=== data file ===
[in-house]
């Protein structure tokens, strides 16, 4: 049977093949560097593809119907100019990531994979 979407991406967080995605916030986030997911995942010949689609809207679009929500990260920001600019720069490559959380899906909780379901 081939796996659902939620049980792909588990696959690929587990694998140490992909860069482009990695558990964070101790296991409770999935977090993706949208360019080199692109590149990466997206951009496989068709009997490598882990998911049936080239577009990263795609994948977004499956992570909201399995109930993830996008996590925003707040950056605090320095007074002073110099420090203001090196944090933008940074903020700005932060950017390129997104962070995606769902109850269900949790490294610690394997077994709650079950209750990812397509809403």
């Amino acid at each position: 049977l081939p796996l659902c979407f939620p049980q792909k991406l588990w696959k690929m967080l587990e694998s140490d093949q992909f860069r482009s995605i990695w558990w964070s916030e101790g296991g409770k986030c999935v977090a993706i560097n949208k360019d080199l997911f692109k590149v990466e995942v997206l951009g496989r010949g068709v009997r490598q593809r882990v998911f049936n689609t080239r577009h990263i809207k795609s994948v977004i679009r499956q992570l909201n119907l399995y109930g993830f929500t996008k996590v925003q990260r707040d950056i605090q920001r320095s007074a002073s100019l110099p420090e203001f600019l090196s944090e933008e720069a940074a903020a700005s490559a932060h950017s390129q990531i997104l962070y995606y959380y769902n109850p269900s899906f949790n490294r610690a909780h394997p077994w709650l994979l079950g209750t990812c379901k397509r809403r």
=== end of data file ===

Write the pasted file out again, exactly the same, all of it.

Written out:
[in-house]
């Protein structure tokens, strides 16, 4: 049977093949560097593809119907100019990531994979 979407991406967080995605916030986030997911995942010949689609809207679009929500990260920001600019720069490559959380899906909780379901 081939796996659902939620049980792909588990696959690929587990694998140490992909860069482009990695558990964070101790296991409770999935977090993706949208360019080199692109590149990466997206951009496989068709009997490598882990998911049936080239577009990263795609994948977004499956992570909201399995109930993830996008996590925003707040950056605090320095007074002073110099420090203001090196944090933008940074903020700005932060950017390129997104962070995606769902109850269900949790490294610690394997077994709650079950209750990812397509809403």
């Amino acid at each position: 049977l081939p796996l659902c979407f939620p049980q792909k991406l588990w696959k690929m967080l587990e694998s140490d093949q992909f860069r482009s995605i990695w558990w964070s916030e101790g296991g409770k986030c999935v977090a993706i560097n949208k360019d080199l997911f692109k590149v990466e995942v997206l951009g496989r010949g068709v009997r490598q593809r882990v998911f049936n689609t080239r577009h990263i809207k795609s994948v977004i679009r499956q992570l909201n119907l399995y109930g993830f929500t996008k996590v925003q990260r707040d950056i605090q920001r320095s007074a002073s100019l110099p420090e203001f600019l090196s944090e933008e720069a940074a903020a700005s490559a932060h950017s390129q990531i997104l962070y995606y959380y769902n109850p269900s899906f949790n490294r610690a909780h394997p077994w709650l994979l079950g209750t990812c379901k397509r809403r």